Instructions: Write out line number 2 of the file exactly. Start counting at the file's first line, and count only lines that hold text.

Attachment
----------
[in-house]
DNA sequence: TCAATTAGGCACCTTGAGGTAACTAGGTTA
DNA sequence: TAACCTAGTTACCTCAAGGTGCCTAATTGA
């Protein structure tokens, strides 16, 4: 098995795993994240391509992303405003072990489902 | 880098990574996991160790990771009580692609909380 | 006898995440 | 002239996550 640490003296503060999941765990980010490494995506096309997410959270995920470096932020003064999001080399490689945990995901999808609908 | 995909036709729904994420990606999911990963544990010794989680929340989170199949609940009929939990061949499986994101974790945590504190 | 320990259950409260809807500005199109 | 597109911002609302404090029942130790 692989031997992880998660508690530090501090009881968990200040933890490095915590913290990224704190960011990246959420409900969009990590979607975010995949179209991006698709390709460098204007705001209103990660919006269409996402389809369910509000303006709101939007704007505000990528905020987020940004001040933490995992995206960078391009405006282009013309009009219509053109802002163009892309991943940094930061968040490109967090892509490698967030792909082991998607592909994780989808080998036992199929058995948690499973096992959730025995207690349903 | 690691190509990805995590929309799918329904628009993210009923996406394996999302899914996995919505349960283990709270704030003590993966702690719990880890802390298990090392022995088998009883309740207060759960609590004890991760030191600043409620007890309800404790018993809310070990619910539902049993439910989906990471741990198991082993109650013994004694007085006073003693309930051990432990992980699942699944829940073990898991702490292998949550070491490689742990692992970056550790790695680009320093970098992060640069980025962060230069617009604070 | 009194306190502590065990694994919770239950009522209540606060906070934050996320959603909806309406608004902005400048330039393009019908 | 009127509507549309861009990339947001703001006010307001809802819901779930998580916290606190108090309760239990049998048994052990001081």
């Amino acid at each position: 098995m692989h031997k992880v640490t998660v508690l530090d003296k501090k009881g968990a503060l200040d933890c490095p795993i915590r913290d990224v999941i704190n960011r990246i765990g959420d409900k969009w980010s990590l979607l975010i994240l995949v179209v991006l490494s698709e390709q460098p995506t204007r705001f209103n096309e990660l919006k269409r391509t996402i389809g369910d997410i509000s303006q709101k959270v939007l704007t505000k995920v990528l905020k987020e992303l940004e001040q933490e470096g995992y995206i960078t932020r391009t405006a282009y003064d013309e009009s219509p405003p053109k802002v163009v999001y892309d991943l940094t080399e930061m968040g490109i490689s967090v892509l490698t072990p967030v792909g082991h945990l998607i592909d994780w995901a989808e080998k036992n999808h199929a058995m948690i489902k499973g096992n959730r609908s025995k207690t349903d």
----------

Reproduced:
DNA sequence: TCAATTAGGCACCTTGAGGTAACTAGGTTA